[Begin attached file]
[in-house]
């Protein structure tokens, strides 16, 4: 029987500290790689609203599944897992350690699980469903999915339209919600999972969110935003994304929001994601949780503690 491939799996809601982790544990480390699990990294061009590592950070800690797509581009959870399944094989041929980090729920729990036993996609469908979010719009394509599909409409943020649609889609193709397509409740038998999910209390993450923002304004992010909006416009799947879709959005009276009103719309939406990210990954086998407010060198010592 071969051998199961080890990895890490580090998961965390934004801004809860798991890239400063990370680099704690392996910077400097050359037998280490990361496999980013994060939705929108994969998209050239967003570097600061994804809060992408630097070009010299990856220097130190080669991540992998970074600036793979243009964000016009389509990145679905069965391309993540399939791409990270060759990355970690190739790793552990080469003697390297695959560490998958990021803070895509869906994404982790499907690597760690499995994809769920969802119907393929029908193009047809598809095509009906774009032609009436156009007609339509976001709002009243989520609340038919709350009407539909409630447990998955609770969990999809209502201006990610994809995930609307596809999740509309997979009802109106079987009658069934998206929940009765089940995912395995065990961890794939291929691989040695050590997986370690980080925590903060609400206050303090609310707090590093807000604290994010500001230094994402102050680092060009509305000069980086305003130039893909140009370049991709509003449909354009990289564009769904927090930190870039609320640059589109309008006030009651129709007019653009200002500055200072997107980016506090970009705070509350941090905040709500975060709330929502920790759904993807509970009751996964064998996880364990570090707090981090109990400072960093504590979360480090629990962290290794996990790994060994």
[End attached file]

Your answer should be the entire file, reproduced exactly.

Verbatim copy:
[in-house]
């Protein structure tokens, strides 16, 4: 029987500290790689609203599944897992350690699980469903999915339209919600999972969110935003994304929001994601949780503690 491939799996809601982790544990480390699990990294061009590592950070800690797509581009959870399944094989041929980090729920729990036993996609469908979010719009394509599909409409943020649609889609193709397509409740038998999910209390993450923002304004992010909006416009799947879709959005009276009103719309939406990210990954086998407010060198010592 071969051998199961080890990895890490580090998961965390934004801004809860798991890239400063990370680099704690392996910077400097050359037998280490990361496999980013994060939705929108994969998209050239967003570097600061994804809060992408630097070009010299990856220097130190080669991540992998970074600036793979243009964000016009389509990145679905069965391309993540399939791409990270060759990355970690190739790793552990080469003697390297695959560490998958990021803070895509869906994404982790499907690597760690499995994809769920969802119907393929029908193009047809598809095509009906774009032609009436156009007609339509976001709002009243989520609340038919709350009407539909409630447990998955609770969990999809209502201006990610994809995930609307596809999740509309997979009802109106079987009658069934998206929940009765089940995912395995065990961890794939291929691989040695050590997986370690980080925590903060609400206050303090609310707090590093807000604290994010500001230094994402102050680092060009509305000069980086305003130039893909140009370049991709509003449909354009990289564009769904927090930190870039609320640059589109309008006030009651129709007019653009200002500055200072997107980016506090970009705070509350941090905040709500975060709330929502920790759904993807509970009751996964064998996880364990570090707090981090109990400072960093504590979360480090629990962290290794996990790994060994």